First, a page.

Neighbors Claim an Autistic Boy Is a “Public Nuisance” in a Lawsuit Against His Family

This is downright cruel.

We wish we were making this up.

Two sets of neighbors in the Sunnyvale, California neighborhood Arlington Court have filed a lawsuit against Vidyut and Parul Gopal for creating a “public nuisance.” And the reason? Not excessive music or gross lawn habits, but their 11-year-old autistic son. Yes, you read that correctly: Four grown-ass adults are suing a family over an autistic child.

According to The Washington Post, the boy (referred to as M in the story) was diagnosed with autism at 3 years old. The neighbors filing the suit claim M has acted out aggressively toward children and parents in the neighborhood, creating an “environment of concern and fear which continues to this day.” Specific incidents in the report include spitting on a neighbor’s dog, biting, pulling a 4-year-old boy off his bicycle and injuring another 5-year-old.

One set of neighbors in the lawsuit seeks damages for M allegedly decreasing property value in the neighborhood. Again, we wish this wasn’t true.

Reportedly, the four plaintiffs tried to settle things with the Gopals out of court, but they couldn’t reach a compromise. When the Gopals suggested alternating days when M and the other children played outside, the plaintiffs shut down. They didn’t want to agree on anything that restricted the “freedom” of their kids. (Granted, they are aware the incidents aren’t necessarily M’s fault. They just want the Gopals to keep a closer eye on him.)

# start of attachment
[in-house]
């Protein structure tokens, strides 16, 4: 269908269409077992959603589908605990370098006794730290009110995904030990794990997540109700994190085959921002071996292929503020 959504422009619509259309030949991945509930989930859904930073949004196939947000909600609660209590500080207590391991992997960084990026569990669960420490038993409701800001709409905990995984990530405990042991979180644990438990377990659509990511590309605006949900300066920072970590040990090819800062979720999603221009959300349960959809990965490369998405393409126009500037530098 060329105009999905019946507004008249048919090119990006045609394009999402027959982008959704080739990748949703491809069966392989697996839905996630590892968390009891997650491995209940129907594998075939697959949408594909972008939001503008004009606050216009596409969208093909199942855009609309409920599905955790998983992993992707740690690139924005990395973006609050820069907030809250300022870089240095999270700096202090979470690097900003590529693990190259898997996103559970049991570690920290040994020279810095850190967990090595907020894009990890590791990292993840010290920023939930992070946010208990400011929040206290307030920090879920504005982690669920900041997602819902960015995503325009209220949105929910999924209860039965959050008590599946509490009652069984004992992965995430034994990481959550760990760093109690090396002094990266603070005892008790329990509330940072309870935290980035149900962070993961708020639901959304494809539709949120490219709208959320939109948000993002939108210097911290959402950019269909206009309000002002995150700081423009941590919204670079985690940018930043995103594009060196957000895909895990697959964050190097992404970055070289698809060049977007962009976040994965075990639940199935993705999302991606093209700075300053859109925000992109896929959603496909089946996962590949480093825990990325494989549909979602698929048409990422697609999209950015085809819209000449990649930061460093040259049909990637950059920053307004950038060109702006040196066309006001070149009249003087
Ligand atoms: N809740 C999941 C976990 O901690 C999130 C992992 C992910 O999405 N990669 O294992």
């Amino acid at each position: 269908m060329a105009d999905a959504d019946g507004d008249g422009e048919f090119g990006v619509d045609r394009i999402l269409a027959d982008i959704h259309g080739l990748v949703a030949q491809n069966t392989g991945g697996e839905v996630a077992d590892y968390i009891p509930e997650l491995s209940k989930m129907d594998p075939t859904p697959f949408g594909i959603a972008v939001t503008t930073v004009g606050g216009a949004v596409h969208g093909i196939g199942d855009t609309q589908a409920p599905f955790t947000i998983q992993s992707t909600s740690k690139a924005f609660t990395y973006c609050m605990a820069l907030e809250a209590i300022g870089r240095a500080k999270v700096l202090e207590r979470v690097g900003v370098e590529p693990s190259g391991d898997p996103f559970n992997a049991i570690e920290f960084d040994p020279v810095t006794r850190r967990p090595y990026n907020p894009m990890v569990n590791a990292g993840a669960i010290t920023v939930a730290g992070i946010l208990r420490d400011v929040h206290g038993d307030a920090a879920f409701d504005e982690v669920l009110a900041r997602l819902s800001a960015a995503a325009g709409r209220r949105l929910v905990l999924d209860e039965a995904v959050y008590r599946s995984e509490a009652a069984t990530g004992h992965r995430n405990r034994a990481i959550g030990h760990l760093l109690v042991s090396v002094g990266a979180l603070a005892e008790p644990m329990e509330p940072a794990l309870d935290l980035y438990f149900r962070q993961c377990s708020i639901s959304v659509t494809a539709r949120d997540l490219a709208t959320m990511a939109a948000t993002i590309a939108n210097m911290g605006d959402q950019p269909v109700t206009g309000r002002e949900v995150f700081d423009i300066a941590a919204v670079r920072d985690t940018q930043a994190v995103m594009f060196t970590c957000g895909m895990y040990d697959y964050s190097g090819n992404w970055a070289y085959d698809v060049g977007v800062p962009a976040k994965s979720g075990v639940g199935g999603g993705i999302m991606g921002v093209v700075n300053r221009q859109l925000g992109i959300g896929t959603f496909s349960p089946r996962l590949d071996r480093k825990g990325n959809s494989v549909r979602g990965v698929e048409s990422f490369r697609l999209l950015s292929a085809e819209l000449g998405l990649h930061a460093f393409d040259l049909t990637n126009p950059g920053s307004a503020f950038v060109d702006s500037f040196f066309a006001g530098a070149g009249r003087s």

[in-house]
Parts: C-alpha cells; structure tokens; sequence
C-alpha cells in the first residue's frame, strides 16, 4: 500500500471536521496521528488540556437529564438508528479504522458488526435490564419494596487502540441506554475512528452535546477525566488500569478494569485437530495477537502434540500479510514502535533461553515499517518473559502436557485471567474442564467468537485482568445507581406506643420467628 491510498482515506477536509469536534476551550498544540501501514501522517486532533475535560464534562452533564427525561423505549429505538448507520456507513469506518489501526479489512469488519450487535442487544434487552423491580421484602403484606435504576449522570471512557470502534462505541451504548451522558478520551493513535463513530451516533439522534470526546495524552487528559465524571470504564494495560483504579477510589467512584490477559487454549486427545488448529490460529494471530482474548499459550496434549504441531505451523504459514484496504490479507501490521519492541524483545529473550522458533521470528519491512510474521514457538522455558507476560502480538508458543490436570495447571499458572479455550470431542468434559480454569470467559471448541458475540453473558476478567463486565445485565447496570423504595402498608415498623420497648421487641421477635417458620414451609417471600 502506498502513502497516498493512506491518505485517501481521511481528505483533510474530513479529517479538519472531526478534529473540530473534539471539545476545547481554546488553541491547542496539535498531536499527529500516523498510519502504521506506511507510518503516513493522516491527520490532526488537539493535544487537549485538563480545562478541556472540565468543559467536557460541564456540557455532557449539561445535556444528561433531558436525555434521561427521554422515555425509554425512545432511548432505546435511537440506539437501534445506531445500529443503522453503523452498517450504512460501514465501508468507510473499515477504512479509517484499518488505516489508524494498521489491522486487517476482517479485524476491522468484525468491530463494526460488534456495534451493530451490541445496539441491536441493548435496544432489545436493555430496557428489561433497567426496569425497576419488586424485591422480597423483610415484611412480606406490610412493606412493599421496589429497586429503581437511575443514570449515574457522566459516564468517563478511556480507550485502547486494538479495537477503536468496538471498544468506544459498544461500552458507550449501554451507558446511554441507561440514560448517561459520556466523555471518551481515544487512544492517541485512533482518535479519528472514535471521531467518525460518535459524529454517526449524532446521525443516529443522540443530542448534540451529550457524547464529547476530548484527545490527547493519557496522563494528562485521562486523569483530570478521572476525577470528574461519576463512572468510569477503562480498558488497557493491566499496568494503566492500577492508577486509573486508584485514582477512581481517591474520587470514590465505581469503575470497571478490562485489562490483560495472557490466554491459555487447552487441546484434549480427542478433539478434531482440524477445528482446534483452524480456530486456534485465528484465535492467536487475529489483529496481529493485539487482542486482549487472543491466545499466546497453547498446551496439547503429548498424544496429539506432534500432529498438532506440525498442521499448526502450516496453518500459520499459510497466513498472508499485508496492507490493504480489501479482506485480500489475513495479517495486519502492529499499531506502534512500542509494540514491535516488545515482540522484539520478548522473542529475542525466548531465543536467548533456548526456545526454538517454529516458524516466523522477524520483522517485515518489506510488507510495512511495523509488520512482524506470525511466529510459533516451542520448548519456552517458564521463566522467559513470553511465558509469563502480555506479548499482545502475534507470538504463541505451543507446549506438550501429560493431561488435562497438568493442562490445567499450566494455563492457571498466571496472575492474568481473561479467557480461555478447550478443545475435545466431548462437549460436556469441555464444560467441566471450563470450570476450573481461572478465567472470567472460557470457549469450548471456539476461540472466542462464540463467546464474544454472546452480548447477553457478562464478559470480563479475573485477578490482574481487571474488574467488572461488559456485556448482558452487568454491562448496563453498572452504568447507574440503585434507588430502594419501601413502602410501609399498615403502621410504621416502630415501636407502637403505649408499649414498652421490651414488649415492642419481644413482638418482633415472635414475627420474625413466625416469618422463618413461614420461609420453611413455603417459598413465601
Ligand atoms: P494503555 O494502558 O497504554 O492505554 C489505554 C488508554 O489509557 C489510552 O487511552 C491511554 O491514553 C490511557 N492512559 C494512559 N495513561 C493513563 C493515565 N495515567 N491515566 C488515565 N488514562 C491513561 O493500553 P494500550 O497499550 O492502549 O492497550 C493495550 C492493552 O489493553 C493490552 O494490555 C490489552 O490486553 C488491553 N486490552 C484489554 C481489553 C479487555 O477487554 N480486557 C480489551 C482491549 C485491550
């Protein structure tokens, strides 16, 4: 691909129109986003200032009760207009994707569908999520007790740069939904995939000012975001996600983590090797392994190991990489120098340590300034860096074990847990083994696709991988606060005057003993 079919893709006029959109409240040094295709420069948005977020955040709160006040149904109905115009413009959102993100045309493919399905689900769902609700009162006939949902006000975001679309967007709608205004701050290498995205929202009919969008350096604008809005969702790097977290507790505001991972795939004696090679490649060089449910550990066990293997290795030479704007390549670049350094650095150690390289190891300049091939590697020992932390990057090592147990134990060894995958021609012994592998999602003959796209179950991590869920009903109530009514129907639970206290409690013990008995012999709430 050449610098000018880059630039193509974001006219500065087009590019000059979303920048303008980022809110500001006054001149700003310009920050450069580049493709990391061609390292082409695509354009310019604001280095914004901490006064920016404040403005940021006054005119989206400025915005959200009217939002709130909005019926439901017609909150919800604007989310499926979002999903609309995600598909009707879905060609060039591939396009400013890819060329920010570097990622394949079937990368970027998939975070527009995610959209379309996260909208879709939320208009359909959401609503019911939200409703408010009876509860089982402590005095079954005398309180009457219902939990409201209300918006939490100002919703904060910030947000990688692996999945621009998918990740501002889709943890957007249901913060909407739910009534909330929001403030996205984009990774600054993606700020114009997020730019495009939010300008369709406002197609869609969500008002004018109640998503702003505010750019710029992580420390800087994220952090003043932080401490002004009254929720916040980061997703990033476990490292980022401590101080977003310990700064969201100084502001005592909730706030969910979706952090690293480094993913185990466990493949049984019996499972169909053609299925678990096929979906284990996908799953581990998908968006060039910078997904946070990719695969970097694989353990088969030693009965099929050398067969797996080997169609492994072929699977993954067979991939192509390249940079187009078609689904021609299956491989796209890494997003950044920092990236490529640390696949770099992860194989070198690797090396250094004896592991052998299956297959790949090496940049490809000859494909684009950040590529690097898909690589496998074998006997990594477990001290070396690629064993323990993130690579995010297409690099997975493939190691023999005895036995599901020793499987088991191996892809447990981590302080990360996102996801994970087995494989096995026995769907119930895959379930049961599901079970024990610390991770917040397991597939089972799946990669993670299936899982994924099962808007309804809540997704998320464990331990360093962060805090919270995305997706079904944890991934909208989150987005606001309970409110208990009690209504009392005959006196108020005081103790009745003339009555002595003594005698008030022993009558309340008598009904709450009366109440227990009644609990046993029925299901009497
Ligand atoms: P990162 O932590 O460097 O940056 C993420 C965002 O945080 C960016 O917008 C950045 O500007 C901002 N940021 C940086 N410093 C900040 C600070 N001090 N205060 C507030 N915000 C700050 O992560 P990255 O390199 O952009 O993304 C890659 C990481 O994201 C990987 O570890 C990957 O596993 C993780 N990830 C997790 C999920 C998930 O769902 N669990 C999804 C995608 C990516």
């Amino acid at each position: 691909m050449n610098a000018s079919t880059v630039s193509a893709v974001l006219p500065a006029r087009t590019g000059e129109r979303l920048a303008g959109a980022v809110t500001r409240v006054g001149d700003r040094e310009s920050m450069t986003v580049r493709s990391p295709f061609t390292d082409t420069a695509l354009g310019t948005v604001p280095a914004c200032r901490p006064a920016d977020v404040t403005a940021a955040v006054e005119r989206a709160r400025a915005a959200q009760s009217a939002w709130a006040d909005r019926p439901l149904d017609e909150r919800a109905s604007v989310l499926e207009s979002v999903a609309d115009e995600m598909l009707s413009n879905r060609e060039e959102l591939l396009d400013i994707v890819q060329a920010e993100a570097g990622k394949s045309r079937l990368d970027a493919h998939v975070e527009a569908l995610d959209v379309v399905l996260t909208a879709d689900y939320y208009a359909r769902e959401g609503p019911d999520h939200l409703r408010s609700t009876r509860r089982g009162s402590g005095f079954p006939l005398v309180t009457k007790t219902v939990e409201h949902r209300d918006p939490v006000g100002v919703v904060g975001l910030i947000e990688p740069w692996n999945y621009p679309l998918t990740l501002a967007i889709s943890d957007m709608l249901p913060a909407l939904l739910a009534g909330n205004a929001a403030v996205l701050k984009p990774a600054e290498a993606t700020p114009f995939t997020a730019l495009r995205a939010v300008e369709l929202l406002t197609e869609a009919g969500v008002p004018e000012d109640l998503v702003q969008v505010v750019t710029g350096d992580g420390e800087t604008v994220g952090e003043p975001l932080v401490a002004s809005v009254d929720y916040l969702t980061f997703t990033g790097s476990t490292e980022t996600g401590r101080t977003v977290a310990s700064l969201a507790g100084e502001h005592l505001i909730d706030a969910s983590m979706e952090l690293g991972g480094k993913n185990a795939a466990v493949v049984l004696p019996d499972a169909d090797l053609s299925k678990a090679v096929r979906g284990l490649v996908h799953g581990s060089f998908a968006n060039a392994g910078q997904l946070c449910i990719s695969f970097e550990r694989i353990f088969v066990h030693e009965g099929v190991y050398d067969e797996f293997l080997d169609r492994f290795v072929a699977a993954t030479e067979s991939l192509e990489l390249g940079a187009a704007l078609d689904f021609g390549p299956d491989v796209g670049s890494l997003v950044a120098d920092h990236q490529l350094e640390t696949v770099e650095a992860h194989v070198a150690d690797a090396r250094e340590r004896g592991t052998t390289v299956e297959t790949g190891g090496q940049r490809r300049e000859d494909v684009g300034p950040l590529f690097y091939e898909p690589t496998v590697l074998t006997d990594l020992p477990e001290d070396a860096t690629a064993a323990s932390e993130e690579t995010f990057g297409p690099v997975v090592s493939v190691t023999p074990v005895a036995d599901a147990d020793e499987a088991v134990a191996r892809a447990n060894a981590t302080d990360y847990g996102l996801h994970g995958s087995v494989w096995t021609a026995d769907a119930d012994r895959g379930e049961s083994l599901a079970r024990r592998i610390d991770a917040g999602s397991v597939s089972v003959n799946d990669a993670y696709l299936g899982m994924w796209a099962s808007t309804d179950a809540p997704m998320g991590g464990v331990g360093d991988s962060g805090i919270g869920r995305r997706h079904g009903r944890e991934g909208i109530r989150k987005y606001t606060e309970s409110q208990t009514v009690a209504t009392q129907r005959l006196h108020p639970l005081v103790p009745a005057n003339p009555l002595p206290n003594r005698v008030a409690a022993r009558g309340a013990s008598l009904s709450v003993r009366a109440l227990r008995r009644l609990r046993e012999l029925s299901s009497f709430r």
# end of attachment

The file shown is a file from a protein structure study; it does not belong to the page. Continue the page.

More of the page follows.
“We shouldn’t have to live in constant fear of the next incident,” Marci Flowers, one of the the plaintiffs, said. “We are not monsters. We just want to protect our children.” (You can get more specific details on the lawsuit here.)

We’re very unsettled by this suit. This boy has autism, and there are other ways to reach a resolution besides taking things to court. Jill Escher, president of the Autism Society of San Francisco, called the lawsuit “extraordinary” and “unprecedented” (per The Washington Post), and we have to agree.

Perhaps the plaintiffs should have consulted Jill’s organization before running to the courtroom. Then, this entire situation could have been avoided. Yes, the boy’s actions could be seen as upsetting, but there are alternative ways to address them. Disability is not criminal. Are these four grown-ups aware of that?

What do y’all think about this lawsuit? Sound off in the comments below.